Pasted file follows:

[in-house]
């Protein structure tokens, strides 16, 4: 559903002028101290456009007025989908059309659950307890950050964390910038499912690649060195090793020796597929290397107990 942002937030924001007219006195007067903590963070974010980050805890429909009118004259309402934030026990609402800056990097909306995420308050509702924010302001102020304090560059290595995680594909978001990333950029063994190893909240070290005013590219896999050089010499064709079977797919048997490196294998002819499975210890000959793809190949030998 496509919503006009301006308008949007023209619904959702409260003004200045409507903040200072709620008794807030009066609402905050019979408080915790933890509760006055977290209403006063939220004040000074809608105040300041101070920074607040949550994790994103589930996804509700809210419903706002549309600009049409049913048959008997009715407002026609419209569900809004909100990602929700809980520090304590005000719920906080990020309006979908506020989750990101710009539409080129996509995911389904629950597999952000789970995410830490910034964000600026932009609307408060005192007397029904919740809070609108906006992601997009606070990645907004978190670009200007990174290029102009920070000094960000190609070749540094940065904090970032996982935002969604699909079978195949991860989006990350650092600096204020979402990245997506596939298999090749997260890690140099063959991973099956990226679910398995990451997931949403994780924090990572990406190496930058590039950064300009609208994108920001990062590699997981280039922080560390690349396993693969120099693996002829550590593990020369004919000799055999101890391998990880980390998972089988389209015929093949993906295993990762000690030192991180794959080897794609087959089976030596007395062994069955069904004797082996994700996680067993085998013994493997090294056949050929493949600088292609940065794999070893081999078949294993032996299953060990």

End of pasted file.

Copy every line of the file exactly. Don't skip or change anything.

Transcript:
[in-house]
């Protein structure tokens, strides 16, 4: 559903002028101290456009007025989908059309659950307890950050964390910038499912690649060195090793020796597929290397107990 942002937030924001007219006195007067903590963070974010980050805890429909009118004259309402934030026990609402800056990097909306995420308050509702924010302001102020304090560059290595995680594909978001990333950029063994190893909240070290005013590219896999050089010499064709079977797919048997490196294998002819499975210890000959793809190949030998 496509919503006009301006308008949007023209619904959702409260003004200045409507903040200072709620008794807030009066609402905050019979408080915790933890509760006055977290209403006063939220004040000074809608105040300041101070920074607040949550994790994103589930996804509700809210419903706002549309600009049409049913048959008997009715407002026609419209569900809004909100990602929700809980520090304590005000719920906080990020309006979908506020989750990101710009539409080129996509995911389904629950597999952000789970995410830490910034964000600026932009609307408060005192007397029904919740809070609108906006992601997009606070990645907004978190670009200007990174290029102009920070000094960000190609070749540094940065904090970032996982935002969604699909079978195949991860989006990350650092600096204020979402990245997506596939298999090749997260890690140099063959991973099956990226679910398995990451997931949403994780924090990572990406190496930058590039950064300009609208994108920001990062590699997981280039922080560390690349396993693969120099693996002829550590593990020369004919000799055999101890391998990880980390998972089988389209015929093949993906295993990762000690030192991180794959080897794609087959089976030596007395062994069955069904004797082996994700996680067993085998013994493997090294056949050929493949600088292609940065794999070893081999078949294993032996299953060990």